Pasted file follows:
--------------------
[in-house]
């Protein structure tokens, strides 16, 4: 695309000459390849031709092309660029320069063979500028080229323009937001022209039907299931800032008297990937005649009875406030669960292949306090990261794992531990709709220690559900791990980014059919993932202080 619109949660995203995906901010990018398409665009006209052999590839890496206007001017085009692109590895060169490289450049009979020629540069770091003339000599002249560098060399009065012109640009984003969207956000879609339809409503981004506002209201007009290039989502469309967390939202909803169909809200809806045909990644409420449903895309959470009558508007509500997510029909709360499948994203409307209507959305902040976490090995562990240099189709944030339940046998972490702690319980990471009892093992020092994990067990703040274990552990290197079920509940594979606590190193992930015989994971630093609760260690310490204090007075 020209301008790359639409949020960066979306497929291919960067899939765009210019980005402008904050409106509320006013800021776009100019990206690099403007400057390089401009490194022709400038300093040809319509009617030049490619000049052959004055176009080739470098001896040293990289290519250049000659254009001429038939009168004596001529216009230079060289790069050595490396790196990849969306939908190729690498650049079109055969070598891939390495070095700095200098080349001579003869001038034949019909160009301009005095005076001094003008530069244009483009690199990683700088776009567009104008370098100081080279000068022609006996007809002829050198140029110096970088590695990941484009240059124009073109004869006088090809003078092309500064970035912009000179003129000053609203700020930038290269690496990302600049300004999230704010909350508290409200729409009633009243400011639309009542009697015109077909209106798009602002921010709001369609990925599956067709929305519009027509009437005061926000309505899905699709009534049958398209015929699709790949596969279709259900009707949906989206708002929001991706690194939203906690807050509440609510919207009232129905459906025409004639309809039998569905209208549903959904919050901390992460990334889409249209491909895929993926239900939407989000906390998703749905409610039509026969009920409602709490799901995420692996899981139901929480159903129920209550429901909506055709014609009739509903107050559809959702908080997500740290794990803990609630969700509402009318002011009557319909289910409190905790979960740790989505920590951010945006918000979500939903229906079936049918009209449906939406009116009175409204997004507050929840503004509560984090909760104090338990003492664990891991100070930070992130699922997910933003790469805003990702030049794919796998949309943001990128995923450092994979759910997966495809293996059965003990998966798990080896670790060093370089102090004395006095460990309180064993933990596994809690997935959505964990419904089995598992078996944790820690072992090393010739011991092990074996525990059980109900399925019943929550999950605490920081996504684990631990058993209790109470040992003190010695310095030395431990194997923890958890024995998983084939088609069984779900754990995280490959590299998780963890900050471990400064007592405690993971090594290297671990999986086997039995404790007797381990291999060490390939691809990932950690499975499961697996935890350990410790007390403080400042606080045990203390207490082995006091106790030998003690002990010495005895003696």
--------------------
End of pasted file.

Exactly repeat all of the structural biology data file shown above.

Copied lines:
[in-house]
């Protein structure tokens, strides 16, 4: 695309000459390849031709092309660029320069063979500028080229323009937001022209039907299931800032008297990937005649009875406030669960292949306090990261794992531990709709220690559900791990980014059919993932202080 619109949660995203995906901010990018398409665009006209052999590839890496206007001017085009692109590895060169490289450049009979020629540069770091003339000599002249560098060399009065012109640009984003969207956000879609339809409503981004506002209201007009290039989502469309967390939202909803169909809200809806045909990644409420449903895309959470009558508007509500997510029909709360499948994203409307209507959305902040976490090995562990240099189709944030339940046998972490702690319980990471009892093992020092994990067990703040274990552990290197079920509940594979606590190193992930015989994971630093609760260690310490204090007075 020209301008790359639409949020960066979306497929291919960067899939765009210019980005402008904050409106509320006013800021776009100019990206690099403007400057390089401009490194022709400038300093040809319509009617030049490619000049052959004055176009080739470098001896040293990289290519250049000659254009001429038939009168004596001529216009230079060289790069050595490396790196990849969306939908190729690498650049079109055969070598891939390495070095700095200098080349001579003869001038034949019909160009301009005095005076001094003008530069244009483009690199990683700088776009567009104008370098100081080279000068022609006996007809002829050198140029110096970088590695990941484009240059124009073109004869006088090809003078092309500064970035912009000179003129000053609203700020930038290269690496990302600049300004999230704010909350508290409200729409009633009243400011639309009542009697015109077909209106798009602002921010709001369609990925599956067709929305519009027509009437005061926000309505899905699709009534049958398209015929699709790949596969279709259900009707949906989206708002929001991706690194939203906690807050509440609510919207009232129905459906025409004639309809039998569905209208549903959904919050901390992460990334889409249209491909895929993926239900939407989000906390998703749905409610039509026969009920409602709490799901995420692996899981139901929480159903129920209550429901909506055709014609009739509903107050559809959702908080997500740290794990803990609630969700509402009318002011009557319909289910409190905790979960740790989505920590951010945006918000979500939903229906079936049918009209449906939406009116009175409204997004507050929840503004509560984090909760104090338990003492664990891991100070930070992130699922997910933003790469805003990702030049794919796998949309943001990128995923450092994979759910997966495809293996059965003990998966798990080896670790060093370089102090004395006095460990309180064993933990596994809690997935959505964990419904089995598992078996944790820690072992090393010739011991092990074996525990059980109900399925019943929550999950605490920081996504684990631990058993209790109470040992003190010695310095030395431990194997923890958890024995998983084939088609069984779900754990995280490959590299998780963890900050471990400064007592405690993971090594290297671990999986086997039995404790007797381990291999060490390939691809990932950690499975499961697996935890350990410790007390403080400042606080045990203390207490082995006091106790030998003690002990010495005895003696």